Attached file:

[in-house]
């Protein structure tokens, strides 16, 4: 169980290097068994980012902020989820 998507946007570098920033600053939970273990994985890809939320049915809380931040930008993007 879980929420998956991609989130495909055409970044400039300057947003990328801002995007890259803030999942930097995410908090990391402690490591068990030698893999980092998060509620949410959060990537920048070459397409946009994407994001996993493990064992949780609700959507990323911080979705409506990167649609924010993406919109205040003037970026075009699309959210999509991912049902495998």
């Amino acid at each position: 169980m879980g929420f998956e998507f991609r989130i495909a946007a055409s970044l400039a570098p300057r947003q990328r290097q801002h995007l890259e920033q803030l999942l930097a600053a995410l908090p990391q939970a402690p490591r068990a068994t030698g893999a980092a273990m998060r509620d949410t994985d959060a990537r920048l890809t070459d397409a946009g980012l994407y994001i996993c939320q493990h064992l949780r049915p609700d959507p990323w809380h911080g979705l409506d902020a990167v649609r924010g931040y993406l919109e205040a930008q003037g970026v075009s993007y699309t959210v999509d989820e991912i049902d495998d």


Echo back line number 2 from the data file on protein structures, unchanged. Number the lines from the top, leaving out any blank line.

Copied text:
């Protein structure tokens, strides 16, 4: 169980290097068994980012902020989820 998507946007570098920033600053939970273990994985890809939320049915809380931040930008993007 879980929420998956991609989130495909055409970044400039300057947003990328801002995007890259803030999942930097995410908090990391402690490591068990030698893999980092998060509620949410959060990537920048070459397409946009994407994001996993493990064992949780609700959507990323911080979705409506990167649609924010993406919109205040003037970026075009699309959210999509991912049902495998």